-Training module launched in 2019 has now been used by over 10,000 advisers and
-Latest update incorporates the FCA’s latest thinking on fair treatment of vulnerable
customers, as well as the economic and health impacts of the pandemic
-Seven in 10 over-45s say they have personally experienced situations which they
acknowledged could cause financial vulnerability
Just Group and SOLLA today launched the latest update to their comprehensive, online and free training module designed to help financial advisers, paraplanners and other colleagues in advice firms identify and work with vulnerable clients and their families.
The interactive module – Consumer Vulnerability in Later Life – has proved immensely popular since its
launch in 2019 with over 10,000 financial professionals using the online training which was recognised
by the FCA as a good practice example of how firms have proactively supported the industry interact
The update to the tool (its second following a previous update in 2021) is available to financial advisers,
paraplanners and other colleagues as of today, and will:
• Address the latest FCA thinking covering guidance for firms on the fair treatment of vulnerable
customers, and the economic and health impact caused by the pandemic;
• Provide highly practical approaches to help financial professionals give clients the best possible
• Challenge preconceptions around vulnerability and encourage the idea that identifying client
vulnerability is everyone’s responsibility; and
• Highlight how both individuals and firms can meet the requirements and responsibilities on them
to embed an effective vulnerability policy.
Recent research from Just Group highlighted how many people are reluctant to talk about
circumstances which may make them vulnerable, meaning it’s important for intermediaries to be able to
spot potential issues and engage positively with clients in these cases.
Seven in 10 (69%) over-45s said that they had personally experienced situations which they
acknowledged could cause financial vulnerability of whom nearly a third (30%) admitted their ability to
absorb information and make decisions was negatively impacted due to those circumstances.
Yet only 16% alerted their financial adviser, 14% their employer, 11% their bank or credit card company,
9% their mortgage company or landlord, and 8% their utility supplier.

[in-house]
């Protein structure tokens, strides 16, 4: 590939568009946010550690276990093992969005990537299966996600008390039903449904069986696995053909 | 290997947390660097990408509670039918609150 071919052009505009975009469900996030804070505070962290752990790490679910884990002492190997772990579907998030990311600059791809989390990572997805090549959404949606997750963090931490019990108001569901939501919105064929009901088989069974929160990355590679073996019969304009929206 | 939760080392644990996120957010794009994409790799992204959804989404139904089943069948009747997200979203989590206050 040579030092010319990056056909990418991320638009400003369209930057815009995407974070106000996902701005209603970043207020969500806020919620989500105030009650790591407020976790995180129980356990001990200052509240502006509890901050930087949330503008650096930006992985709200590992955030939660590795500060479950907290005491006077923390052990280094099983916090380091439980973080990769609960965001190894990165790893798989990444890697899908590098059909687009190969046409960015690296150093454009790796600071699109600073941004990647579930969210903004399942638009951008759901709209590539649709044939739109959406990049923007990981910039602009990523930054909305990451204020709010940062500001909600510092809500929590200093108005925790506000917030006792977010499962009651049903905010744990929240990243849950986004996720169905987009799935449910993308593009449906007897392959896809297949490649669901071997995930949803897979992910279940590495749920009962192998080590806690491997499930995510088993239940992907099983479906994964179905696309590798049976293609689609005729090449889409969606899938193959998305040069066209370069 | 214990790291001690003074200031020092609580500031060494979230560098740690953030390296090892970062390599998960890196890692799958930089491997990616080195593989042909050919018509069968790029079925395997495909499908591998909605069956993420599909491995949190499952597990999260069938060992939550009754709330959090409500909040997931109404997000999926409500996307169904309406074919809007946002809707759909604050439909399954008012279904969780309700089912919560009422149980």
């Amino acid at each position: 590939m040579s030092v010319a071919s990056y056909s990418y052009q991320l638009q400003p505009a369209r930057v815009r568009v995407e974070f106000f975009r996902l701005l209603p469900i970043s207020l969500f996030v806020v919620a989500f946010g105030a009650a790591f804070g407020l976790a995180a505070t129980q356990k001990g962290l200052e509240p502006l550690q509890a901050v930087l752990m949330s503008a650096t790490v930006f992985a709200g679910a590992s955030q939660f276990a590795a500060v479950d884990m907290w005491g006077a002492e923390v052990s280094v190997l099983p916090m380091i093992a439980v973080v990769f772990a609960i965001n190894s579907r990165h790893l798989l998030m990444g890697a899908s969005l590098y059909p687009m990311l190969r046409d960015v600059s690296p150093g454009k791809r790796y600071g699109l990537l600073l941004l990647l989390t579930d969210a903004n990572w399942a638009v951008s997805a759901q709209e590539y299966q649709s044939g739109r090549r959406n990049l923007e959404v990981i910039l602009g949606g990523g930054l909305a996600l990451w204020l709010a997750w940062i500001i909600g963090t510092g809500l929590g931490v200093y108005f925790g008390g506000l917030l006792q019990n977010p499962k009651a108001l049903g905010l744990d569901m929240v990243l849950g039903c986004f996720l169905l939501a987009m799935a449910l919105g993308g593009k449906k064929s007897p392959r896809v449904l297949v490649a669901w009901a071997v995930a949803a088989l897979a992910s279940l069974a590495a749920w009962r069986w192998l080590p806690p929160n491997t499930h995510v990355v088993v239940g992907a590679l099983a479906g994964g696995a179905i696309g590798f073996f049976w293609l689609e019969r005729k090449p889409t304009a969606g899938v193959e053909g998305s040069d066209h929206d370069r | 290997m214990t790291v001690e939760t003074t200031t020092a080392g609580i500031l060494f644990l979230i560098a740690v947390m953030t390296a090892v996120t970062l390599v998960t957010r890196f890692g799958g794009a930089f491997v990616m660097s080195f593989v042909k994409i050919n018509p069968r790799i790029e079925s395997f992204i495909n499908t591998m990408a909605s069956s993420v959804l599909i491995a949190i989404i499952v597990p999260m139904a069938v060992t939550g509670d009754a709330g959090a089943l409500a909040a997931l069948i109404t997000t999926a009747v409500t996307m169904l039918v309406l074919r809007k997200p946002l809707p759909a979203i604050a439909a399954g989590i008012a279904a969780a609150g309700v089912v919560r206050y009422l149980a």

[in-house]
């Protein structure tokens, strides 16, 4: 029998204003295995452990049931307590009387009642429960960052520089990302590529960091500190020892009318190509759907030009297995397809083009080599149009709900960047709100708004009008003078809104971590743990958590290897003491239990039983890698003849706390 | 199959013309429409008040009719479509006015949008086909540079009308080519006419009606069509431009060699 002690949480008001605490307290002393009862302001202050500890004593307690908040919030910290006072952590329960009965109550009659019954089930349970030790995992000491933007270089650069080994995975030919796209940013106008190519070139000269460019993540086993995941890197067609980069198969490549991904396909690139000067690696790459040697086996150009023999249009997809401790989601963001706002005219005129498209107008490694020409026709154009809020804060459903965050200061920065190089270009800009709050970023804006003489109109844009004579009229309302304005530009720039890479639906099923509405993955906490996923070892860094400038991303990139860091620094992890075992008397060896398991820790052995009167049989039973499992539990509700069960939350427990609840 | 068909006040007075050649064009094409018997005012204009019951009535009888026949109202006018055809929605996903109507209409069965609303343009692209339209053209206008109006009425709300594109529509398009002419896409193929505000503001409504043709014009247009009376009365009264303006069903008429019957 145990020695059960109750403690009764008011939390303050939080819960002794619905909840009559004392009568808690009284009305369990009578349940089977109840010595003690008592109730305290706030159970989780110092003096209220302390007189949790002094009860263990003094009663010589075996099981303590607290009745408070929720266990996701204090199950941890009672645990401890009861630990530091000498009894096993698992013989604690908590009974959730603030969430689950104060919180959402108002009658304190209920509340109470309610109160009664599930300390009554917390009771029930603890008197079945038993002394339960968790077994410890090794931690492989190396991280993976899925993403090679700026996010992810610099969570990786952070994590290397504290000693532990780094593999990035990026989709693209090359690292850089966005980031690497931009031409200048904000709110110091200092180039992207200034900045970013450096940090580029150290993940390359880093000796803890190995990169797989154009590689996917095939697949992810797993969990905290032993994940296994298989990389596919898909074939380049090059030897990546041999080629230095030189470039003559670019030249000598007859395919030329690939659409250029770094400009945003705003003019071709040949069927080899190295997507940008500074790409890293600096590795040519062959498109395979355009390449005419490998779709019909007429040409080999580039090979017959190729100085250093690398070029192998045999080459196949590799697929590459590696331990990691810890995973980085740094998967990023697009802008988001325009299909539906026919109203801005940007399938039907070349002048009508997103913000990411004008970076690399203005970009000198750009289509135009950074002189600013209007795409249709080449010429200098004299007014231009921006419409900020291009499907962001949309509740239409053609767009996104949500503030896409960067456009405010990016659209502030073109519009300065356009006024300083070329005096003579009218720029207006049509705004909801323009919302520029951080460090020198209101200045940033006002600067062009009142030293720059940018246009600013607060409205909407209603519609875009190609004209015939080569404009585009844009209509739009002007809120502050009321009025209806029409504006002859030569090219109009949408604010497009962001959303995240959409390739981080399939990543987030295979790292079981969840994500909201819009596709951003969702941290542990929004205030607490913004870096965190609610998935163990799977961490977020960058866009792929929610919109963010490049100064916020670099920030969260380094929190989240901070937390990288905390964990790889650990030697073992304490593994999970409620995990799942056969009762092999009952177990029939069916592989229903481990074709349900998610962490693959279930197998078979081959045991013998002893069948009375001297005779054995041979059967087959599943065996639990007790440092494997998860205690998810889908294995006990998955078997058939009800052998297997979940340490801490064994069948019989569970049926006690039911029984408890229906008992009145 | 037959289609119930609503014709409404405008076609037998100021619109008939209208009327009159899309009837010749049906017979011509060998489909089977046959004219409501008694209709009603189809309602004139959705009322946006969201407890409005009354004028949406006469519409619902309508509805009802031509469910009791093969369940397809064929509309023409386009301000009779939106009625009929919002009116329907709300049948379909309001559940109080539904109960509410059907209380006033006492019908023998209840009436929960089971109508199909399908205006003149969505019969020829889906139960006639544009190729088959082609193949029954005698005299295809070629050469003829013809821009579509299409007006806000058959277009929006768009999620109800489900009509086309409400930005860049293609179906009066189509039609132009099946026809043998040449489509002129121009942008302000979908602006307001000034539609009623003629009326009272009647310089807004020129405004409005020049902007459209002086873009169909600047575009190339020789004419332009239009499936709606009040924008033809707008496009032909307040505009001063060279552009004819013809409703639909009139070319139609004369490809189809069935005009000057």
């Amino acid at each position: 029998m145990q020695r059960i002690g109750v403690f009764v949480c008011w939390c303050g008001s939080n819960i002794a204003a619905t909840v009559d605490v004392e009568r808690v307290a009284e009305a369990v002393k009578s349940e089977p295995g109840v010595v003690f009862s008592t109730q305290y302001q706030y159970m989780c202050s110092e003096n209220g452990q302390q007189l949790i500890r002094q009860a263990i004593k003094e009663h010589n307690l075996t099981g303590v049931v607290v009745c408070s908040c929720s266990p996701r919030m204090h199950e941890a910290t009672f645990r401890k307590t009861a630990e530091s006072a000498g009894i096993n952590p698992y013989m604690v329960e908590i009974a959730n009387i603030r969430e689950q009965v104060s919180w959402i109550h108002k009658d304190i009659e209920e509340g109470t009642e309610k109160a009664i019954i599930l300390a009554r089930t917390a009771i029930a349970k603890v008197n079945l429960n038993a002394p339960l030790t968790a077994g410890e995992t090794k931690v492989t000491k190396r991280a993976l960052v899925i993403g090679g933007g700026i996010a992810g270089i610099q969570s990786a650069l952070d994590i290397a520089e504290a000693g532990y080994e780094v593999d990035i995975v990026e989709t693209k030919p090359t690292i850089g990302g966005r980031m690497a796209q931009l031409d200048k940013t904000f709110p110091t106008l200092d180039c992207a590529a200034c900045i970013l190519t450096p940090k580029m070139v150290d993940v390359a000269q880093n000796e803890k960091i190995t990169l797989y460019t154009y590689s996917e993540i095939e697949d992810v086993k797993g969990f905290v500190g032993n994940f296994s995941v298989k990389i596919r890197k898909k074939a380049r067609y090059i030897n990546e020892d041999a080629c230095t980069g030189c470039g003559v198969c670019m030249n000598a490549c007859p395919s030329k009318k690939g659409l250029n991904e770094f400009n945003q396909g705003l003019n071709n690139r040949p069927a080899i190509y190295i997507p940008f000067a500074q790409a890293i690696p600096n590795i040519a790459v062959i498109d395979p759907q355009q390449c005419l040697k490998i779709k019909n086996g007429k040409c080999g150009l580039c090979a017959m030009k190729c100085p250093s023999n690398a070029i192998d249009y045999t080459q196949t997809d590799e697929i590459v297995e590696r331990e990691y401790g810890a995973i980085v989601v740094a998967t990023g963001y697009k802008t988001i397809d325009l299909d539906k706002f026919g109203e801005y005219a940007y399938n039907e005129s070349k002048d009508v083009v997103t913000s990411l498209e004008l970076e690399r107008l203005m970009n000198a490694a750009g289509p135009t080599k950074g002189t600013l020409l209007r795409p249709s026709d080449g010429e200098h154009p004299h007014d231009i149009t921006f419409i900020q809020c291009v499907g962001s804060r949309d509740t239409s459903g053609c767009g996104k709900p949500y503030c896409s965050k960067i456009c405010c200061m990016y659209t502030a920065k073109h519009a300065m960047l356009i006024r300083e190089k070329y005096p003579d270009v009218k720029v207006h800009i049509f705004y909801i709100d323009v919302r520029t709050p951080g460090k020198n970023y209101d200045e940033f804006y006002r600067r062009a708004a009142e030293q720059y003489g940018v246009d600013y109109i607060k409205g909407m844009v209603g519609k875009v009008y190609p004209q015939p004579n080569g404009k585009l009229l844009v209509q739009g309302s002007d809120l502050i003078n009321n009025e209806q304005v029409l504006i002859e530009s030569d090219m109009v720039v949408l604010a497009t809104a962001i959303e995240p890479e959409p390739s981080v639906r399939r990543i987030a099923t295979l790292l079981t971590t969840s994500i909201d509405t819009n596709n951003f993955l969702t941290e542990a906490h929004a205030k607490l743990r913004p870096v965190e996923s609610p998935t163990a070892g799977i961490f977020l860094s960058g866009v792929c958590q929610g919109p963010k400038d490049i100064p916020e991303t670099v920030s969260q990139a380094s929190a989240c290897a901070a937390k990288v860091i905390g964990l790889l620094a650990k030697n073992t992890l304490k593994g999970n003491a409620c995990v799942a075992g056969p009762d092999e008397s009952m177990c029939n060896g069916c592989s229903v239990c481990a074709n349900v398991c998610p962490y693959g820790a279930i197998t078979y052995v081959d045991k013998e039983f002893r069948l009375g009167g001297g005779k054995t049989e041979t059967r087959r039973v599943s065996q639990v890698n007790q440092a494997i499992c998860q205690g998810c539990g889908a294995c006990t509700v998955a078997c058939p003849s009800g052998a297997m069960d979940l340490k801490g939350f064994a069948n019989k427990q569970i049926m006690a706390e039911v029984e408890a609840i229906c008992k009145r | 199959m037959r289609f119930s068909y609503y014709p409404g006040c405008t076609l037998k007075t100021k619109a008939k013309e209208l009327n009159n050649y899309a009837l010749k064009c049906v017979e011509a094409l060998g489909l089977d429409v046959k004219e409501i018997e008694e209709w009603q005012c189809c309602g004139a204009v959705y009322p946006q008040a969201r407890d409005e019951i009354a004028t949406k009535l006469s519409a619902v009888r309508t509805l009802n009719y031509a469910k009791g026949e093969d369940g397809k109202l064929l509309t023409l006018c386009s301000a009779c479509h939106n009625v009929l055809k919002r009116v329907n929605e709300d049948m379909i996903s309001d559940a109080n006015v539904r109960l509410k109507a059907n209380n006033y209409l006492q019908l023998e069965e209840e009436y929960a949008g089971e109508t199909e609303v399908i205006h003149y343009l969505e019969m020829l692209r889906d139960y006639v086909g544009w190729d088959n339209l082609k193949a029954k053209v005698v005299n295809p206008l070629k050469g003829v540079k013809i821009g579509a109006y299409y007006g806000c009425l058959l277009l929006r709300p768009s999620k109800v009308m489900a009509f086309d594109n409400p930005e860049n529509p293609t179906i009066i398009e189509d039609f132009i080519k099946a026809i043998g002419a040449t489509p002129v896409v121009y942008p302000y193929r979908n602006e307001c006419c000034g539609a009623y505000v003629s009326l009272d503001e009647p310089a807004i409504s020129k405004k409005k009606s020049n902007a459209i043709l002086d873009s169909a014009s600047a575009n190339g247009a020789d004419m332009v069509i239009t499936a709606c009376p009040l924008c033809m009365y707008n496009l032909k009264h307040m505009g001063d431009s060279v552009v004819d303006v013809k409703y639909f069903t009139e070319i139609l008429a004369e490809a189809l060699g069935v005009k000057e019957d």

Stephen Lowe, group communications director at retirement specialist Just Group, said the response to
the digital training from intermediaries demonstrated an immense appetite to improve the ways in
which they recognise and work with clients who may have characteristics of vulnerability.
“The ability to recognise and engage with people exhibiting characteristics of vulnerability remains a
core focus for advisers, paraplanners and other financial professionals, as well as the FCA,” he said. “The continued evolution of our training reflects this progressive agenda and aims to support intermediaries
in keeping up to date with the latest thinking and guidance in the area.
“Our own research reveals just how many people may experience life events or scenarios that may make
them vulnerable, affecting their ability to absorb information and make decisions. The demand we have
seen for our training module suggests that intermediaries are keen to help their clients and are wellplaced to identify and provide support to vulnerable customers, making sure they are not
Tish Hanifan, SOLLA’s founder and joint chair, commented: “Vulnerability remains a key priority for
regulatory bodies in the financial services sector. We are delighted to have worked with Just Group to
develop and update this training module to support intermediaries and help people access best-in-class
advice, no matter their circumstances.
“We believe these latest updates will provide intermediaries with more precise guidance on their
responsibilities to vulnerable clients, the latest FCA direction of travel and debunk some